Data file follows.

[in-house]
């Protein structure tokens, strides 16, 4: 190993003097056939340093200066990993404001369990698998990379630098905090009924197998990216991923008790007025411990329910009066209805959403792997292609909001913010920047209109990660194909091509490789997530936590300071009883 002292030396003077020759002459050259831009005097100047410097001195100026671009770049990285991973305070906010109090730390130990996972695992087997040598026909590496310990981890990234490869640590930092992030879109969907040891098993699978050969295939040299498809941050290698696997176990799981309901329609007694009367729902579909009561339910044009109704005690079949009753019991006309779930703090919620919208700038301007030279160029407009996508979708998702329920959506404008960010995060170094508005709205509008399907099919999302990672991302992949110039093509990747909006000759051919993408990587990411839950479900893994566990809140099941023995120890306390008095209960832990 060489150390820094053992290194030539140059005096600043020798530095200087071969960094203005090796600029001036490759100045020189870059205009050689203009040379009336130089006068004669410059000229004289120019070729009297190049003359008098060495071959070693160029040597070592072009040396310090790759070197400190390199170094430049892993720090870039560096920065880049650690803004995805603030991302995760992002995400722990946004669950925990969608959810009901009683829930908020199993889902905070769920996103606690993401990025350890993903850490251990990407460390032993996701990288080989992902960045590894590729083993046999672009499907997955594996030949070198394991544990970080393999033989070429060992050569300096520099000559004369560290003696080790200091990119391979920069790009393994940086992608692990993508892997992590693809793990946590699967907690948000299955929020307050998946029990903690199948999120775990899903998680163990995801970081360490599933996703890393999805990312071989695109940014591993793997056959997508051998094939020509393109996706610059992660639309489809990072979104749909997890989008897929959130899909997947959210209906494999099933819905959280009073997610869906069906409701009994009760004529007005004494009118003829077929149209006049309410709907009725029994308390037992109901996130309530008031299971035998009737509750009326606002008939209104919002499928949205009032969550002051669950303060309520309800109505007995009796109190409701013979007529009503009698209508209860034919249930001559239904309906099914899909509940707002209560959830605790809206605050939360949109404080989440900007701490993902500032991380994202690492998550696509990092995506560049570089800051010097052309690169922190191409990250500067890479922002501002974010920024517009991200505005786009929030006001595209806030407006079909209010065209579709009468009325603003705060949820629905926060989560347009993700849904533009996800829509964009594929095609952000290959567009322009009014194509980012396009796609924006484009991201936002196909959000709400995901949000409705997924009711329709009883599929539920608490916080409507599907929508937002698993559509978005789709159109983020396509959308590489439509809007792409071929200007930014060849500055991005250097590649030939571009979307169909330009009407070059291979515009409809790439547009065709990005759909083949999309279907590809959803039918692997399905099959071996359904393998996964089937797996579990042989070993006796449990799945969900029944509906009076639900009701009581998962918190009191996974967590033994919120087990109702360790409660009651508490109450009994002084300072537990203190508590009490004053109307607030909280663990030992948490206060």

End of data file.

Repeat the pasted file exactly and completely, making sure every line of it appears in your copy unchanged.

[in-house]
């Protein structure tokens, strides 16, 4: 190993003097056939340093200066990993404001369990698998990379630098905090009924197998990216991923008790007025411990329910009066209805959403792997292609909001913010920047209109990660194909091509490789997530936590300071009883 002292030396003077020759002459050259831009005097100047410097001195100026671009770049990285991973305070906010109090730390130990996972695992087997040598026909590496310990981890990234490869640590930092992030879109969907040891098993699978050969295939040299498809941050290698696997176990799981309901329609007694009367729902579909009561339910044009109704005690079949009753019991006309779930703090919620919208700038301007030279160029407009996508979708998702329920959506404008960010995060170094508005709205509008399907099919999302990672991302992949110039093509990747909006000759051919993408990587990411839950479900893994566990809140099941023995120890306390008095209960832990 060489150390820094053992290194030539140059005096600043020798530095200087071969960094203005090796600029001036490759100045020189870059205009050689203009040379009336130089006068004669410059000229004289120019070729009297190049003359008098060495071959070693160029040597070592072009040396310090790759070197400190390199170094430049892993720090870039560096920065880049650690803004995805603030991302995760992002995400722990946004669950925990969608959810009901009683829930908020199993889902905070769920996103606690993401990025350890993903850490251990990407460390032993996701990288080989992902960045590894590729083993046999672009499907997955594996030949070198394991544990970080393999033989070429060992050569300096520099000559004369560290003696080790200091990119391979920069790009393994940086992608692990993508892997992590693809793990946590699967907690948000299955929020307050998946029990903690199948999120775990899903998680163990995801970081360490599933996703890393999805990312071989695109940014591993793997056959997508051998094939020509393109996706610059992660639309489809990072979104749909997890989008897929959130899909997947959210209906494999099933819905959280009073997610869906069906409701009994009760004529007005004494009118003829077929149209006049309410709907009725029994308390037992109901996130309530008031299971035998009737509750009326606002008939209104919002499928949205009032969550002051669950303060309520309800109505007995009796109190409701013979007529009503009698209508209860034919249930001559239904309906099914899909509940707002209560959830605790809206605050939360949109404080989440900007701490993902500032991380994202690492998550696509990092995506560049570089800051010097052309690169922190191409990250500067890479922002501002974010920024517009991200505005786009929030006001595209806030407006079909209010065209579709009468009325603003705060949820629905926060989560347009993700849904533009996800829509964009594929095609952000290959567009322009009014194509980012396009796609924006484009991201936002196909959000709400995901949000409705997924009711329709009883599929539920608490916080409507599907929508937002698993559509978005789709159109983020396509959308590489439509809007792409071929200007930014060849500055991005250097590649030939571009979307169909330009009407070059291979515009409809790439547009065709990005759909083949999309279907590809959803039918692997399905099959071996359904393998996964089937797996579990042989070993006796449990799945969900029944509906009076639900009701009581998962918190009191996974967590033994919120087990109702360790409660009651508490109450009994002084300072537990203190508590009490004053109307607030909280663990030992948490206060």